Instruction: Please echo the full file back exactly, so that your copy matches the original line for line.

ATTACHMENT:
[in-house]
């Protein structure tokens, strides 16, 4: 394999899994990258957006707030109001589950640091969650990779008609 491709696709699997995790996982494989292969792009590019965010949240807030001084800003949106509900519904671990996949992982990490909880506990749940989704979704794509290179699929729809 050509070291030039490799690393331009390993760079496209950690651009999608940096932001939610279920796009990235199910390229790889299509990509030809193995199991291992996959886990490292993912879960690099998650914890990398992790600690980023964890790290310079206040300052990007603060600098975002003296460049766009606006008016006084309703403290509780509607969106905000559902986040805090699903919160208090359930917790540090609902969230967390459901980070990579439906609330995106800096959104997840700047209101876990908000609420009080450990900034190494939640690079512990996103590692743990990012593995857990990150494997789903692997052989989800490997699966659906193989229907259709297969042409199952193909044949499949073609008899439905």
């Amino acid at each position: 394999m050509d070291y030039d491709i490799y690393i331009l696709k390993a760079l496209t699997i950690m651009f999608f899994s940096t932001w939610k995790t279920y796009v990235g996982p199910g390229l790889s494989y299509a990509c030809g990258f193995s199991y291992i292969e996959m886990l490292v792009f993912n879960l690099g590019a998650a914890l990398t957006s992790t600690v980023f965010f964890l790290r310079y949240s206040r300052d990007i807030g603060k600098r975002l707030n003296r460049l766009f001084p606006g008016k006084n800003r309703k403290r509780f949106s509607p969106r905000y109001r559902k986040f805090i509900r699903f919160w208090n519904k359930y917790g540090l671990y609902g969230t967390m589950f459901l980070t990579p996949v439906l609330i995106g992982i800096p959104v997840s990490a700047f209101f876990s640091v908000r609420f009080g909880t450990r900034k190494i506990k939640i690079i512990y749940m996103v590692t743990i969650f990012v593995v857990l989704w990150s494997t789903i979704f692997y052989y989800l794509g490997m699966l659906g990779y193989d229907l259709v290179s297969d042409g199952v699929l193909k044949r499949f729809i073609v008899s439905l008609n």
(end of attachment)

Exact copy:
[in-house]
């Protein structure tokens, strides 16, 4: 394999899994990258957006707030109001589950640091969650990779008609 491709696709699997995790996982494989292969792009590019965010949240807030001084800003949106509900519904671990996949992982990490909880506990749940989704979704794509290179699929729809 050509070291030039490799690393331009390993760079496209950690651009999608940096932001939610279920796009990235199910390229790889299509990509030809193995199991291992996959886990490292993912879960690099998650914890990398992790600690980023964890790290310079206040300052990007603060600098975002003296460049766009606006008016006084309703403290509780509607969106905000559902986040805090699903919160208090359930917790540090609902969230967390459901980070990579439906609330995106800096959104997840700047209101876990908000609420009080450990900034190494939640690079512990996103590692743990990012593995857990990150494997789903692997052989989800490997699966659906193989229907259709297969042409199952193909044949499949073609008899439905």
């Amino acid at each position: 394999m050509d070291y030039d491709i490799y690393i331009l696709k390993a760079l496209t699997i950690m651009f999608f899994s940096t932001w939610k995790t279920y796009v990235g996982p199910g390229l790889s494989y299509a990509c030809g990258f193995s199991y291992i292969e996959m886990l490292v792009f993912n879960l690099g590019a998650a914890l990398t957006s992790t600690v980023f965010f964890l790290r310079y949240s206040r300052d990007i807030g603060k600098r975002l707030n003296r460049l766009f001084p606006g008016k006084n800003r309703k403290r509780f949106s509607p969106r905000y109001r559902k986040f805090i509900r699903f919160w208090n519904k359930y917790g540090l671990y609902g969230t967390m589950f459901l980070t990579p996949v439906l609330i995106g992982i800096p959104v997840s990490a700047f209101f876990s640091v908000r609420f009080g909880t450990r900034k190494i506990k939640i690079i512990y749940m996103v590692t743990i969650f990012v593995v857990l989704w990150s494997t789903i979704f692997y052989y989800l794509g490997m699966l659906g990779y193989d229907l259709v290179s297969d042409g199952v699929l193909k044949r499949f729809i073609v008899s439905l008609n």